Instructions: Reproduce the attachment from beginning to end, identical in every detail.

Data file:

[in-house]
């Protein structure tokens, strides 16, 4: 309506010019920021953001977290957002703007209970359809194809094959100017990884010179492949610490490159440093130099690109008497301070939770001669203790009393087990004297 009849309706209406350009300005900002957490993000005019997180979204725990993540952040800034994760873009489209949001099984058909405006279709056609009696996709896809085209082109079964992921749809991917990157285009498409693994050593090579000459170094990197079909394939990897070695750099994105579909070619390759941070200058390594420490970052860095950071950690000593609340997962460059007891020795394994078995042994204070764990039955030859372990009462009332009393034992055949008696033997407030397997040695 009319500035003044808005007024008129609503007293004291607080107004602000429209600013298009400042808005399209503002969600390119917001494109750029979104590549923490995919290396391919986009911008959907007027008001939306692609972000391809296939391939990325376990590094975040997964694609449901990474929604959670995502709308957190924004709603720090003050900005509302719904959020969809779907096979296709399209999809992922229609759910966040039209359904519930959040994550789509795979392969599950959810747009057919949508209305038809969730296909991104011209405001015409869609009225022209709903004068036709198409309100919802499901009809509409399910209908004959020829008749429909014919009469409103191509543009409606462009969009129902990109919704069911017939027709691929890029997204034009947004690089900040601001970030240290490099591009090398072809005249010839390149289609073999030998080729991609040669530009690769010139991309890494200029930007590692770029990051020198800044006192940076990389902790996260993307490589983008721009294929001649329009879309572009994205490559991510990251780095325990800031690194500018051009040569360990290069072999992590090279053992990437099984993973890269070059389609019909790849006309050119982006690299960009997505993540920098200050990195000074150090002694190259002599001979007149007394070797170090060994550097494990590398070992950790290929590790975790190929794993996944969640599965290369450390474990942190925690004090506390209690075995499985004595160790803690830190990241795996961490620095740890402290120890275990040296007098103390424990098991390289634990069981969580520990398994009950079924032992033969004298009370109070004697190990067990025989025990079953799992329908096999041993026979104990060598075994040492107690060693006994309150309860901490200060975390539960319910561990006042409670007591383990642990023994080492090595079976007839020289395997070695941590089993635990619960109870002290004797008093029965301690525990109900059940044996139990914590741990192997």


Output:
[in-house]
């Protein structure tokens, strides 16, 4: 309506010019920021953001977290957002703007209970359809194809094959100017990884010179492949610490490159440093130099690109008497301070939770001669203790009393087990004297 009849309706209406350009300005900002957490993000005019997180979204725990993540952040800034994760873009489209949001099984058909405006279709056609009696996709896809085209082109079964992921749809991917990157285009498409693994050593090579000459170094990197079909394939990897070695750099994105579909070619390759941070200058390594420490970052860095950071950690000593609340997962460059007891020795394994078995042994204070764990039955030859372990009462009332009393034992055949008696033997407030397997040695 009319500035003044808005007024008129609503007293004291607080107004602000429209600013298009400042808005399209503002969600390119917001494109750029979104590549923490995919290396391919986009911008959907007027008001939306692609972000391809296939391939990325376990590094975040997964694609449901990474929604959670995502709308957190924004709603720090003050900005509302719904959020969809779907096979296709399209999809992922229609759910966040039209359904519930959040994550789509795979392969599950959810747009057919949508209305038809969730296909991104011209405001015409869609009225022209709903004068036709198409309100919802499901009809509409399910209908004959020829008749429909014919009469409103191509543009409606462009969009129902990109919704069911017939027709691929890029997204034009947004690089900040601001970030240290490099591009090398072809005249010839390149289609073999030998080729991609040669530009690769010139991309890494200029930007590692770029990051020198800044006192940076990389902790996260993307490589983008721009294929001649329009879309572009994205490559991510990251780095325990800031690194500018051009040569360990290069072999992590090279053992990437099984993973890269070059389609019909790849006309050119982006690299960009997505993540920098200050990195000074150090002694190259002599001979007149007394070797170090060994550097494990590398070992950790290929590790975790190929794993996944969640599965290369450390474990942190925690004090506390209690075995499985004595160790803690830190990241795996961490620095740890402290120890275990040296007098103390424990098991390289634990069981969580520990398994009950079924032992033969004298009370109070004697190990067990025989025990079953799992329908096999041993026979104990060598075994040492107690060693006994309150309860901490200060975390539960319910561990006042409670007591383990642990023994080492090595079976007839020289395997070695941590089993635990619960109870002290004797008093029965301690525990109900059940044996139990914590741990192997």